From loop-holes to labour: aboriginal connections to calperum and chowilla pastoral stations, South Australia.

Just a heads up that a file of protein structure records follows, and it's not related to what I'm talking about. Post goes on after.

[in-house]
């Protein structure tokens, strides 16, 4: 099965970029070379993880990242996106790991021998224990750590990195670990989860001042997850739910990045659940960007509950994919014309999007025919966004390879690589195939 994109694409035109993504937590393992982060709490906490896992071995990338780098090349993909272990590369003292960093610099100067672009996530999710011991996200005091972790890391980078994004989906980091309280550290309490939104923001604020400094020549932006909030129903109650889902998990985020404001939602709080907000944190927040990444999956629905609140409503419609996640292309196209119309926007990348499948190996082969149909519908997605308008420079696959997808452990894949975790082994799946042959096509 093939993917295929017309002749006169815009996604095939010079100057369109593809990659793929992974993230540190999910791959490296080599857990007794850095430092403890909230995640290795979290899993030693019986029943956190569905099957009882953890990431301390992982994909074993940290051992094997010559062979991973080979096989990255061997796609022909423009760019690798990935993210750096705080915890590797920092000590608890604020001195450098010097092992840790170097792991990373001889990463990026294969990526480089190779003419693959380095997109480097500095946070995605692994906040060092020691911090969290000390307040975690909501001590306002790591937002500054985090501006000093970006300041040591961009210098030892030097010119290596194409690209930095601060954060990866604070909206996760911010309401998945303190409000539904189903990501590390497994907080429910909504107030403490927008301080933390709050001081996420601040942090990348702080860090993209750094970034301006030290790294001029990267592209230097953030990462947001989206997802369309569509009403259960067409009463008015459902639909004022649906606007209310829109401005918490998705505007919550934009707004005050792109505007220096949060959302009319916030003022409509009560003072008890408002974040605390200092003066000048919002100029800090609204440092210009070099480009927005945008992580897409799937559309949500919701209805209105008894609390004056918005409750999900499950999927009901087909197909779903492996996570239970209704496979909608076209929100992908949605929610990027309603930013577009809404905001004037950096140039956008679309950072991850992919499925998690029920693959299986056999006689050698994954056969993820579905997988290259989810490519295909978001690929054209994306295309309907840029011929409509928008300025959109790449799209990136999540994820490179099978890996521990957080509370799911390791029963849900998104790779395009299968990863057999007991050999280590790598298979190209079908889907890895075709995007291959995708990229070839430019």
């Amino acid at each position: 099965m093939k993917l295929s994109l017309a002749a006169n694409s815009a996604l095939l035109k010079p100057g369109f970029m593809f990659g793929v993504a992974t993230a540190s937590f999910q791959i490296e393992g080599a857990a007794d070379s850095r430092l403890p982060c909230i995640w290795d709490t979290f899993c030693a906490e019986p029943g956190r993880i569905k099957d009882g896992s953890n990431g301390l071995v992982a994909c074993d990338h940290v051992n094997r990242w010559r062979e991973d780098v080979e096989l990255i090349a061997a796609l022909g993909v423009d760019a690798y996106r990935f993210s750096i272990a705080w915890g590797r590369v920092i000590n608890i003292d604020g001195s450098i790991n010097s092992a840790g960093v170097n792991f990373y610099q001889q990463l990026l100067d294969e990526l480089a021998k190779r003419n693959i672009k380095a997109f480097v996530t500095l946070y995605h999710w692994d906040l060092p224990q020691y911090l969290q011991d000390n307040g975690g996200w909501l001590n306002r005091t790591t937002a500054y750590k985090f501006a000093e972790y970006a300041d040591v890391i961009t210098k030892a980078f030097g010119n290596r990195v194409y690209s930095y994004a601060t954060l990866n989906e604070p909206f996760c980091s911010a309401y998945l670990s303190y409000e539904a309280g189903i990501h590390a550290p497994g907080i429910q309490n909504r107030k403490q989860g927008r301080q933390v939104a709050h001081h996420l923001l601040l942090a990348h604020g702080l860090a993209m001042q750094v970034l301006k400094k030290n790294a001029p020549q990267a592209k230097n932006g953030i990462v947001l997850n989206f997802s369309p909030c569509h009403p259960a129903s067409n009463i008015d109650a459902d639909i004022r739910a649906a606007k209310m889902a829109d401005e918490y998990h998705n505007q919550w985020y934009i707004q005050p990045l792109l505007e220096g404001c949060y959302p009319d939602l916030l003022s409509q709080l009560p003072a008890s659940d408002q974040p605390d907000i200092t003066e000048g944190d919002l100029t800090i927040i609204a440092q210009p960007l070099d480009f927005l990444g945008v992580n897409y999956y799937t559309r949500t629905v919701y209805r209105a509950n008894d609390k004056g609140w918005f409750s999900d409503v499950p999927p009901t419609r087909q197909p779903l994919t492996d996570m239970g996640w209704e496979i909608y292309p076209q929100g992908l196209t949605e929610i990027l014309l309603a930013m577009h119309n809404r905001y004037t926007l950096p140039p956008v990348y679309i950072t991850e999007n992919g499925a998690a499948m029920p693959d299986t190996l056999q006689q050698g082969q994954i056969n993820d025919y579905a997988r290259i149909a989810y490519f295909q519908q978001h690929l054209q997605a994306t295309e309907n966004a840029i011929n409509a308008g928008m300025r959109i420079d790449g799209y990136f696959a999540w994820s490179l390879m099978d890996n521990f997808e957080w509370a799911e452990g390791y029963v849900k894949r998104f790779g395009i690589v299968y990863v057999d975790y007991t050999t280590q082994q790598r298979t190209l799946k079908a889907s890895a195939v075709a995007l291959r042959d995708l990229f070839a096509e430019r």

This paper examines Aboriginal connections to pastoral properties on the western central Murray River, with a focus on Calperum and Chowilla Stations. Station histories are presented, oral histories are explored and archaeological sites and material culture from the period are considered. The range of histories, interactions and "zones of encounter" are then compared to relevant interpretive models in order to highlight some of the myriad complexities relating to invasion, colonisation and pastoralism. In particular, we explore a range of themes, including conflict/violence, place names, traditional activities, rations, labour and more to demonstrate Aboriginal engagements and connection to Country throughout the pastoral era, even during times of significant duress - bringing to the fore otherwise "anonymised", "hidden" and "contested" narratives. This research was undertaken in collaboration with the River Murray and Mallee Aboriginal Corporation (RMMAC).